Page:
The Friesian Horse
is noted for its lovable character, intelligence, and easy temperament, they are
most recognizable by their jet-black coats, fluid motion, knee and hock action,
long manes, and feathering around their feet. Most Friesians are between 15.2hh
and 16.2hh. Friesians are always black with only a small white star
permitted. White markings anywhere else is not permitted and will not allow a
horse into the Main Studbook.
There is a main studbook for classification of the majority of the breeding stock, There is a Star Registry for mares and geldings of a very high quality, and for mares that are close to flawless there is a Model classification, which is not only based on conformation and movement, but also the mare must be tested on performance. About 25% to 30% of mares of exceptional conformation and movement are awarded entrance into the star registry. Horses usually need to be re-shown to the Dutch Judges in years following, as few horses are mature enough at three to pass. And there is a B-Book 1 and B-Book 2, as well as a Foalbook, for horses that do not qualify for the Main Studbook.
Horses have mandatory inspections, at keurings, with Dutch judges, as weanlings, (for inclusion in the foalbook,) and at three, (for inclusion in the studbook). They are judged on 60% movement and 40% on conformation. Foals may now be included in the foalbook without being presented at a keuring through DNA testing and microchip identification has replaced tongue tattooing.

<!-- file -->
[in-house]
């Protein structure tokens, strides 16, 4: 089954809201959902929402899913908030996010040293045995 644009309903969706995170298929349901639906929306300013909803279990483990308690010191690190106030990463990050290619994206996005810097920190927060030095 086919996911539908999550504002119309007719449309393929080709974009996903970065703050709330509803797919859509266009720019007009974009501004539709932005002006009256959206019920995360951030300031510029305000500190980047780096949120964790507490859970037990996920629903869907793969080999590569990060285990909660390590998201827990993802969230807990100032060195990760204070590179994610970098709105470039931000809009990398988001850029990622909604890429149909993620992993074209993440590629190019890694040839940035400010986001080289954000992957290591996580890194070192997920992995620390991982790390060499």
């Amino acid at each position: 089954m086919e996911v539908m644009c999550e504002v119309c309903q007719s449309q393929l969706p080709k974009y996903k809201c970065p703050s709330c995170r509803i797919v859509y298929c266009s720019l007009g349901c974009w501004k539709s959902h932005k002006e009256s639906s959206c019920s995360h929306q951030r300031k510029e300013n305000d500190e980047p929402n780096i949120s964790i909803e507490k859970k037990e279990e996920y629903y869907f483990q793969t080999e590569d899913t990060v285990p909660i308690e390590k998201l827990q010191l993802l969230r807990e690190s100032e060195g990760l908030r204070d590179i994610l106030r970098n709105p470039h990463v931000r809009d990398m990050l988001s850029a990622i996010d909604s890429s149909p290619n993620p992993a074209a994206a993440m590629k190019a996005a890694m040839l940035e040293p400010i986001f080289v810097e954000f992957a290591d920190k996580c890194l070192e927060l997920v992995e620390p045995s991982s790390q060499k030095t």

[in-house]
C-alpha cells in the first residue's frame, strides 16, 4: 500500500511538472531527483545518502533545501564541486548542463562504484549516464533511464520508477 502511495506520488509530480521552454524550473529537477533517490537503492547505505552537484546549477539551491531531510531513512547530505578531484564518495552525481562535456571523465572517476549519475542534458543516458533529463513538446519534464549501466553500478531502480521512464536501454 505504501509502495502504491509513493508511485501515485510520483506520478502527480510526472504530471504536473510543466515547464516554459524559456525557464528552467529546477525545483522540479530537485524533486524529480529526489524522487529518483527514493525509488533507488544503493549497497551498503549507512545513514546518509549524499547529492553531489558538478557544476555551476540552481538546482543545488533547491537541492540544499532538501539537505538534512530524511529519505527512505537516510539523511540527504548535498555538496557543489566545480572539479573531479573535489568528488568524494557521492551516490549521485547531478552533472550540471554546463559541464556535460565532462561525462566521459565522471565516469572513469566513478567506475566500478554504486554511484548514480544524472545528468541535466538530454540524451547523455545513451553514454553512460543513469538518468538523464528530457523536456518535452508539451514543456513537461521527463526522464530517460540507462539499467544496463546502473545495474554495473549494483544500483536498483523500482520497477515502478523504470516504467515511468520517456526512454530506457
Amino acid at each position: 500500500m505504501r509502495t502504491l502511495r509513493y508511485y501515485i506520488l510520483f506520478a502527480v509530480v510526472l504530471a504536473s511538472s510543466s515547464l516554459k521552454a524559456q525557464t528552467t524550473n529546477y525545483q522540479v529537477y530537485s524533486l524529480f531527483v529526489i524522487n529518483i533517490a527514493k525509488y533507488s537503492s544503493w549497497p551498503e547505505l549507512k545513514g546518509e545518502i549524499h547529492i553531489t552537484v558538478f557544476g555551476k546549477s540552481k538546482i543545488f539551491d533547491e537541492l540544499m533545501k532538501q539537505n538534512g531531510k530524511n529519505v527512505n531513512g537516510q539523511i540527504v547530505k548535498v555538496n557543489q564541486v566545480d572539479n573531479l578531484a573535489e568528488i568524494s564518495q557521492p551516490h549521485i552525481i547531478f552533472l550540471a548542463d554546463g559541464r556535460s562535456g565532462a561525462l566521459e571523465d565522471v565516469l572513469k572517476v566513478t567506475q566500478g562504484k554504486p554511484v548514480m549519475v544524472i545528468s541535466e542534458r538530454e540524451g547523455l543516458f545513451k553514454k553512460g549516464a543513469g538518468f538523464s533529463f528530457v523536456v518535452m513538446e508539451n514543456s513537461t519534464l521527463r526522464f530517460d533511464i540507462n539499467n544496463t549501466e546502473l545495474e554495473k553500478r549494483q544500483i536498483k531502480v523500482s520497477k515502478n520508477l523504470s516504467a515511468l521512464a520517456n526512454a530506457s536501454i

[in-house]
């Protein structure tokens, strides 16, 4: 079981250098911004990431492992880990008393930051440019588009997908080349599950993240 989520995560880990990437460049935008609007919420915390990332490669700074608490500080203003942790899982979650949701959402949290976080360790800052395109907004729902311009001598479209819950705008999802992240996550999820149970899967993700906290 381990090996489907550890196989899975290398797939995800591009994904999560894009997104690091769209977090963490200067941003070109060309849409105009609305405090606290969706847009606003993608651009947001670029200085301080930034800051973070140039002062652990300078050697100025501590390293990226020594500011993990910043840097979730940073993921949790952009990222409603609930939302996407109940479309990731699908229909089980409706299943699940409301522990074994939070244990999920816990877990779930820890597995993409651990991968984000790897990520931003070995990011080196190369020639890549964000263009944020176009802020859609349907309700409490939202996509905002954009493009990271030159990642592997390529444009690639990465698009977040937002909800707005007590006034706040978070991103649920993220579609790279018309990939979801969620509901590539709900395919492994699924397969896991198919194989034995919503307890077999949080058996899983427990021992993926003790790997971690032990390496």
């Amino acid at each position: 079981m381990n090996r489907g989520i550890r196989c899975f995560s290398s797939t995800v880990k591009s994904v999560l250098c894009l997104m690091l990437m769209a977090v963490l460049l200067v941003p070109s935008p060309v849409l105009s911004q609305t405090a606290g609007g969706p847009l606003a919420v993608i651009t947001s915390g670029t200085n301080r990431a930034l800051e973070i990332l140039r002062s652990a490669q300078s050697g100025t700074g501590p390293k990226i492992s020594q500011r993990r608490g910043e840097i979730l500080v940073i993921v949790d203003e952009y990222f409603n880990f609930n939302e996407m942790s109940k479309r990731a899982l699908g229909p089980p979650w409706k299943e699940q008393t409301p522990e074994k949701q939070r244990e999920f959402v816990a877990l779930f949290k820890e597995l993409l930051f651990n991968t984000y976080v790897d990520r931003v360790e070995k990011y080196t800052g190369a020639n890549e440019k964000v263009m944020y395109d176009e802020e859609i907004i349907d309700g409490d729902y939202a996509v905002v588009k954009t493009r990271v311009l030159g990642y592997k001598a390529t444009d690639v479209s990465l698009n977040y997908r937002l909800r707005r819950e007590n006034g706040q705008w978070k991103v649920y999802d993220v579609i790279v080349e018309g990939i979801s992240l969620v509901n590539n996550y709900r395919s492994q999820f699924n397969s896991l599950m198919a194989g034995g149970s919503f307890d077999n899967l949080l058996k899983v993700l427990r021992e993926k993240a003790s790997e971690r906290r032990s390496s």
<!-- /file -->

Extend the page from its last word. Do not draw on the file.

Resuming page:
Friesian stallions have such a difficult trial to become breeding stallions that less than 1% of horses that are tried get their permanent breeding approval. If a Friesian stallion is given breeding approval by the FPS, the parent organization for the Friesian Horse Association of North America, (FHANA), it is never allowed to crossbreed with other breeds of horses. There are approximately 84 stallions approved to breed in the world, approximately 20 of those are in the U.S.